Pakistan is located between the upper-level easterly subtropical jet to the south and the westerly mid-latitude jet to the north. At mid-levels, typically dry and diurnally heated air flows off the Afghan Plateau. This dry subsiding flow occasionally provides a stable cap over low-level moisture advected into the foothills of northern Pakistan from the Arabian Sea, and intense deep convection in the northwest indentation of the Himalayas occurs when convection breaks through the cap. Mean conditions at both 700 and 850 hPa indicate low-to mid-level westerly wind components throughout south to central India. During the monsoon season, atmospheric moisture is maximized over the Bay of Bengal and Arabian Sea as evaporative latent heat fluxes act to increase the moisture content in the boundary layer. This moist air flows onto the continent in a generally southwesterly direction in response to the thermally driven monsoon circulation. As the moist air encounters topographic features of various scales, in the Hindu Kush and Sulaiman ranges of Afghanistan, the Himalayas, and the Arakan range of Burma, precipitation tends to be maximized upstream of and over the windward slopes of such features. However, the typical monsoon precipitation in Pakistan is notably small with the exception of the northern part of the country that experiences frequent deep convection near the intersection of the Hindu Kush and Himalayan ranges. Pakistan is generally dry and arid, even during the monsoon season; thus, anomalously large amounts of precipitation in the region are unexpected and can have catastrophic impacts (for normal climate of Pakistan, see Figure 1.1).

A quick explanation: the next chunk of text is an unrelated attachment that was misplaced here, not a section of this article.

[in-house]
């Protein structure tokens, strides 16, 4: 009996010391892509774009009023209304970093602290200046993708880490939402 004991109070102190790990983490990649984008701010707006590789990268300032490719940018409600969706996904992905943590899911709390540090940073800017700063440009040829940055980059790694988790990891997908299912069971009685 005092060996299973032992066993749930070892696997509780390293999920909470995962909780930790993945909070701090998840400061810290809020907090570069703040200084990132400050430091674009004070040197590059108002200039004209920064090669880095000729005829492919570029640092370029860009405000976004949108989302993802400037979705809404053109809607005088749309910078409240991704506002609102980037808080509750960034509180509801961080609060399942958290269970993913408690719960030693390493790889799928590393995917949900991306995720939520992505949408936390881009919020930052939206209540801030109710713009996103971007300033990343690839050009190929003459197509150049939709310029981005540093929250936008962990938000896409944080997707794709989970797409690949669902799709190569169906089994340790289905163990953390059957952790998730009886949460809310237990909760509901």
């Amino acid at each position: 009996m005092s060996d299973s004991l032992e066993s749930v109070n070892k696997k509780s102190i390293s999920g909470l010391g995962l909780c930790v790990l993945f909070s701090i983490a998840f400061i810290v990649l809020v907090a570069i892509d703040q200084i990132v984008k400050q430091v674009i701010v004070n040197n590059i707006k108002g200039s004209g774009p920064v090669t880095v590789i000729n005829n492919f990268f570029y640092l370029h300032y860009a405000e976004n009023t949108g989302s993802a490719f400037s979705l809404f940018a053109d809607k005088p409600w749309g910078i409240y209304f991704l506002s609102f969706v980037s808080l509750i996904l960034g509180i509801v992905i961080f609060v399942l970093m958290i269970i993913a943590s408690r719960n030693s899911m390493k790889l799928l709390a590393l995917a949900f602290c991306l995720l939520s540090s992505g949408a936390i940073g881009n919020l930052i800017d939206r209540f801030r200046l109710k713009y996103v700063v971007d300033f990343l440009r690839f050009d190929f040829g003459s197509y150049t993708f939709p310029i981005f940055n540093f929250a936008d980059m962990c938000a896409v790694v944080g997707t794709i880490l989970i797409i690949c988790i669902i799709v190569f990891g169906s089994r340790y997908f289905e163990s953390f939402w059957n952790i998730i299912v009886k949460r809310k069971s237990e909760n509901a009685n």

Figure 1.1: Spatial distribution of normal climate of Pakistan

Climate induced natural disasters in Pakistan

A mini tornado (twister) had hit Peshawar valley with a speed of 110 km/hr and reported rainfall of 60 mm on 27th April, 2015, causing huge damages. It was very unusual extreme weather event that rarely occur in Pakistan. In the past, same type of windstorms (tornados) occurred as;